6. I don't remember either les Bouquinistes or la Regalade having a bar area where you can eat and haven't been to either L'Affriole or L'Epi Dupin. Unfortunately I can't think of all that many places in Paris that do. I think I remember John Talbott saying that Drouant has a bar area where you can eat. Fish, on rue de Seine, certainly does and I often eat there alone. Atelier de Robuchon, does, of course.
  7. Sorry as usual I had the address slightly wrong. The real address is: salletes ← I stayed at the Chateau de Salettes two summers ago and can enthusiastically recommend it; it was a beautiful place to stay. Although a bit far from where you want to be. As for a city to stay in Languedoc, what about Montpellier?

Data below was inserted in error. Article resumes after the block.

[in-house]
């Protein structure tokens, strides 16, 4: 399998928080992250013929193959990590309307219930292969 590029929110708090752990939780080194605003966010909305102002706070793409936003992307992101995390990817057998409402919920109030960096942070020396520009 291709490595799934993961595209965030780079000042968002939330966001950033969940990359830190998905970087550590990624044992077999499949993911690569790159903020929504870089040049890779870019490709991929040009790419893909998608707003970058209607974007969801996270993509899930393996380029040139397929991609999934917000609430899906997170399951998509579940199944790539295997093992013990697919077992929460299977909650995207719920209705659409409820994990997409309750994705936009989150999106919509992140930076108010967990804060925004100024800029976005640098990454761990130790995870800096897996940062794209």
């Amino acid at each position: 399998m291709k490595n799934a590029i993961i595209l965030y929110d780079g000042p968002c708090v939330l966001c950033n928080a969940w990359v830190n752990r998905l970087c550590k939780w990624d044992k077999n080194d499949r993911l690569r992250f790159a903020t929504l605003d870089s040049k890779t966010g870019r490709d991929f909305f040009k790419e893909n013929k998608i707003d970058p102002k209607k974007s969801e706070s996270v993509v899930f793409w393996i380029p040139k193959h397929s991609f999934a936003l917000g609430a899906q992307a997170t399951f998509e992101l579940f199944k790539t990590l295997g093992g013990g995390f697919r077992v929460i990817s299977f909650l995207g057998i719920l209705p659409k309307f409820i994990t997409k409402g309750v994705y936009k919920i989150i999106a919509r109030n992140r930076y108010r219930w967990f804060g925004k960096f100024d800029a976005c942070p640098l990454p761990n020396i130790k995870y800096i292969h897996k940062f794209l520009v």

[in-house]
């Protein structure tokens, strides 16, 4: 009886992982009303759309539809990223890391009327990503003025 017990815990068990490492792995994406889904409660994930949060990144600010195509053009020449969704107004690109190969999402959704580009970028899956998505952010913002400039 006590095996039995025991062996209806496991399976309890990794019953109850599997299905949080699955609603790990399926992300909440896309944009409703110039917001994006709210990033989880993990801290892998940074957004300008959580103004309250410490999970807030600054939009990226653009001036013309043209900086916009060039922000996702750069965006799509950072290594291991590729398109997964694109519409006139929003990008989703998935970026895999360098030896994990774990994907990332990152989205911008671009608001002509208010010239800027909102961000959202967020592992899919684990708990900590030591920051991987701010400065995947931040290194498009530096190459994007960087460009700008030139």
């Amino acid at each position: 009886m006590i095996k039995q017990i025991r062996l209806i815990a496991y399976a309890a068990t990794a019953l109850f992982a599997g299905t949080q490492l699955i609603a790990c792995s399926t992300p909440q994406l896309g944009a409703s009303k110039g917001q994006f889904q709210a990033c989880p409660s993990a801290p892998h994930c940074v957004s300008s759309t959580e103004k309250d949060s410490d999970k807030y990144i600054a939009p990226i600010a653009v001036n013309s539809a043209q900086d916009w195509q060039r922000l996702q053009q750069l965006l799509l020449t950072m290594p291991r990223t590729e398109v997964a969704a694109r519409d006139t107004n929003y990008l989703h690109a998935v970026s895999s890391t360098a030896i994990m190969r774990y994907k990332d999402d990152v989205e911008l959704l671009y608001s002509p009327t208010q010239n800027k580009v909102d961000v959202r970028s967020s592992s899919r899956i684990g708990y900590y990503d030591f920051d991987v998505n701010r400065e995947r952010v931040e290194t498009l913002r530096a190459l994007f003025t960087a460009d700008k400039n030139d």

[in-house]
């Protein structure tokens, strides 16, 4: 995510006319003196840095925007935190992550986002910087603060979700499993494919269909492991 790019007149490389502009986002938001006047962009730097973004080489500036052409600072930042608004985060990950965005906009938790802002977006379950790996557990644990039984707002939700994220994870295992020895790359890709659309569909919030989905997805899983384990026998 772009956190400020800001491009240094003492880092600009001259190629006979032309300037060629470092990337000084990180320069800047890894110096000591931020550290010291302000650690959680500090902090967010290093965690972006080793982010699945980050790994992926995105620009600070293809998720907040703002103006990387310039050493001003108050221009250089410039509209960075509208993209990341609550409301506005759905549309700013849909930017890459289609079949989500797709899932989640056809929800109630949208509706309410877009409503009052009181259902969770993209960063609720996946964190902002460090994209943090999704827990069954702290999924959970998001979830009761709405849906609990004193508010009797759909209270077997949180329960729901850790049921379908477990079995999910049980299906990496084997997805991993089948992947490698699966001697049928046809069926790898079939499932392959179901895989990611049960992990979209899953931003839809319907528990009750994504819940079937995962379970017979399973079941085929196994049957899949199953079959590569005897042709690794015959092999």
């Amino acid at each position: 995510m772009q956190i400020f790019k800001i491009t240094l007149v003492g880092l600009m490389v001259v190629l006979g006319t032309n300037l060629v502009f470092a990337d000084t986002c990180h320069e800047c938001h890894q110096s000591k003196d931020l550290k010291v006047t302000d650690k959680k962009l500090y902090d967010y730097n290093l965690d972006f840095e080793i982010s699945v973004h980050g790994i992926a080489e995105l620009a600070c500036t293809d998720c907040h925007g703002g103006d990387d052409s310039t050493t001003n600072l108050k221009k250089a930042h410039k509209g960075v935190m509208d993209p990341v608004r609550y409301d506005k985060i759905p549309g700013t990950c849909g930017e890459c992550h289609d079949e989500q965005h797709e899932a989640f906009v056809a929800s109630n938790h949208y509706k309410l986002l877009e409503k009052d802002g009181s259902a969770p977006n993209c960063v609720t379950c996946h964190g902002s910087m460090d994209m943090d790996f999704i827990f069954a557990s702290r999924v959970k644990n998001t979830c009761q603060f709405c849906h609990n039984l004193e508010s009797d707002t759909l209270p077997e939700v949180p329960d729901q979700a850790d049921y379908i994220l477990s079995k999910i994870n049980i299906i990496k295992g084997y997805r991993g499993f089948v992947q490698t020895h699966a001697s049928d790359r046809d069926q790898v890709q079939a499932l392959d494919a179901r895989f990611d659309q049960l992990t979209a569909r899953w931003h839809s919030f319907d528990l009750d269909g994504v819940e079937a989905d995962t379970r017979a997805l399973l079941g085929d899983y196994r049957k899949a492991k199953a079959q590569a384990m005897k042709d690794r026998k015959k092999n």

8. I'm sure this has been mentionned elsewhere, but there is a really great article in last week's New Yorker (June 26 issue) about pastry chef Will Goldfarb and Room 4 Dessert. It's titled "Notes of a Gastronome, The Dessert Lab: A Pastry Chef's Quest for the New. It definitely made me want to try Room 4 Dessert the next time I'm in NYC.
  9. Thank you Pitipois for clearing this up. Ididn’t know the word “troquet” and thought of the places referred to as simply cafes. Was the author wrong to call them bistros? They are certainly not what I think of when I think of a bistro. I’m glad to see that the article was not really talking about what most people think of as “bistros”. When I came home last night, rather late, and read this topic, I found it surprising to read that bistros were on their way out, especially since they seem to be the “in” thing, at least in Paris. Is this why you often see the word “neo-bistro”?